Peak Value: From 1990-1997, Thomas hit .330/.452/.600, good for a 182 OPS+. Bagwell, meanwhile, had an OPS+ as high as 180 in only one single season, his MVP year of 1994. From 1993-2000, Bagwell did hit .311/.428/.583, 164 OPS+. Awfully impressive, but I’m not entirely convinced you can find me a right-handed hitter since Rogers Hornsby who has put up an eight-season hitting stretch like Frank’s.

So who wins? I went into this sure I was going to pick Frank, but having gone though it, I’m on the fence. I thought of Frank’s offensive advantage as being bigger than it really is. I tend to be a peak-value guy–give me Mantle over Mays, for instance–but I’m no longer convinced that Thomas’ peak is so much bigger than Bagwell’s that it cancels out Bags’ huge advantage in the field and on the bases.

So that’s it: I’m going Bagwell. But it’s ridiculously close, and I’m firmly convinced that they both deserve to be shoo-ins for the Hall.

What do you think?

Happy Birthday…

May 11, 2009

Gene Hermanski!

Gene turns 89 today, and he’s still around, according to everything I can find. He apparently claims to be the last living player from the starting lineup of Jackie Robinson’s first game (and–how morbid is this?–the people at the linked-to message board seemed to debunk that, but three years after that was written, I suppose he could be).

Hermanski got into 18 games with the Dodgers in 1943, and then didn’t show up again until ’46. The meta-reason for that is pretty obvious, but the details are hard to pin down; BBREF’s Bullpen page suggests the time was spent in the Coast Guard (I mean, Ted Williams went over there and all, and all you can manage to do is bravely defend our homeland from the very real danger of attack? Lame), and his Wikipedia page says that he was released from the Coast Guard to join the Navy in 1943 (playing those 18 games in the interim).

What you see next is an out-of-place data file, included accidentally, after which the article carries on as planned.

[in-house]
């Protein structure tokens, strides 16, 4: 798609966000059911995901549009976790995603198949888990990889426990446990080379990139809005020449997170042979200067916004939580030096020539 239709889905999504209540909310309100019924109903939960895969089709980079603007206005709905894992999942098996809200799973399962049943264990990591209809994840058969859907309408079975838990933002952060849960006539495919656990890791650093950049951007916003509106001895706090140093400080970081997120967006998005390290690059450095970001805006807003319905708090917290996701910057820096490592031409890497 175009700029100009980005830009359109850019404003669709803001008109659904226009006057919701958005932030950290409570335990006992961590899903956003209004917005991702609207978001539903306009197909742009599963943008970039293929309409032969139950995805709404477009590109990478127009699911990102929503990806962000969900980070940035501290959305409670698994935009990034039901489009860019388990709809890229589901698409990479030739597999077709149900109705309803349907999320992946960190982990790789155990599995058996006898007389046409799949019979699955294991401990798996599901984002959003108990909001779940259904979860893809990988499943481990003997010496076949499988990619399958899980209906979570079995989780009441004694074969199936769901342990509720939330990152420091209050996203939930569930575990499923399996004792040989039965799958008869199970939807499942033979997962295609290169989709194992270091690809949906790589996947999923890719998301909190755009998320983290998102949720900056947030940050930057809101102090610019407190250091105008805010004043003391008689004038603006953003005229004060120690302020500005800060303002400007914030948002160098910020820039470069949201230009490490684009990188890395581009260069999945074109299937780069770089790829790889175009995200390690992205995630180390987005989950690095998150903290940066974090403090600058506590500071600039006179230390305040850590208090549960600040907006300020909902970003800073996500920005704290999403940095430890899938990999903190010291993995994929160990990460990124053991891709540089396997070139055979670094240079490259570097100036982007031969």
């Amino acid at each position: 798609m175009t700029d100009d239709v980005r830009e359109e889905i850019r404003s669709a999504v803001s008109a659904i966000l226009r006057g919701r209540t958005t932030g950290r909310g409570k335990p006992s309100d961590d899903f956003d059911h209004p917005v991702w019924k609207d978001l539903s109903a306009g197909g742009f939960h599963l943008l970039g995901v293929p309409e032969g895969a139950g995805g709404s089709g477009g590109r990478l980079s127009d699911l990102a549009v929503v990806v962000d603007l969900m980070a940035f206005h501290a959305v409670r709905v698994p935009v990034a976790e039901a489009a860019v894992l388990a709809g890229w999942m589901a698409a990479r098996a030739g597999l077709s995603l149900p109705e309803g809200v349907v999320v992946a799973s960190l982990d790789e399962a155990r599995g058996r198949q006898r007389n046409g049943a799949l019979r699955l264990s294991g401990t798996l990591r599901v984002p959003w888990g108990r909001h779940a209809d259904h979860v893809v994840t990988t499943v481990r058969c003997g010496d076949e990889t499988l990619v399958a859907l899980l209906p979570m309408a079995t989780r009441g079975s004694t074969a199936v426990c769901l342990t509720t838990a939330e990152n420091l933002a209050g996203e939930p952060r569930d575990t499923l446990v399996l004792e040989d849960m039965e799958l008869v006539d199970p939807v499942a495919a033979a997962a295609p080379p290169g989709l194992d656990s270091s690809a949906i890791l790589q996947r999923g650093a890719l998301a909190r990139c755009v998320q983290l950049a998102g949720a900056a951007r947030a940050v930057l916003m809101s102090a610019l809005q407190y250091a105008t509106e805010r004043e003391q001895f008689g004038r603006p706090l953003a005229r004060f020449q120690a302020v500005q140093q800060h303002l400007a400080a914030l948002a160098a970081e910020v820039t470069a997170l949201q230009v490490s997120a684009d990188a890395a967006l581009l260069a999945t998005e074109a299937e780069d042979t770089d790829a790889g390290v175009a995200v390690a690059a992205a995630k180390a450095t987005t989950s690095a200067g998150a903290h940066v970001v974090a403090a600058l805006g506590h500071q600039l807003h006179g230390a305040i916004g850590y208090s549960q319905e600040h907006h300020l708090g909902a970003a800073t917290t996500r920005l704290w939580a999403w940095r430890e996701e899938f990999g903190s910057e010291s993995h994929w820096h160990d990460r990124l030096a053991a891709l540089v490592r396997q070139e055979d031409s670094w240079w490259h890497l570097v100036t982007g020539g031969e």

A big lefty with moderate power and an excellent eye who played left and right field about equally over the course of his career, Hermanski had one year as a full-time regular, 1948, in which he played 133 games, got up to the plate 470 times, and hit .290/.391/.493, good for a 135 OPS+, with 15 home runs. Three of those home runs came in consecutive at-bats in one nine-inning game on August 5.

Outside that, Hermanski was a solid-hitting half-time (platoon?) player, a fact that everything I can find attributes to his fielding difficulties. That’s surprising, though–his fielding percentage was almost exactly average (.977, league average was .979), and that’s pretty much all anybody has ever looked at. Maybe he just didn’t look right out there? Anyway, he ended his career a .272/.372/.404 hitter in 2295 career plate appearances coming in parts of nine seasons spent with the Dodgers, Cubs and Pirates. He played in two World Series — both Dodger losses to the Yankees, naturally — and, oddly, hit a triple in both.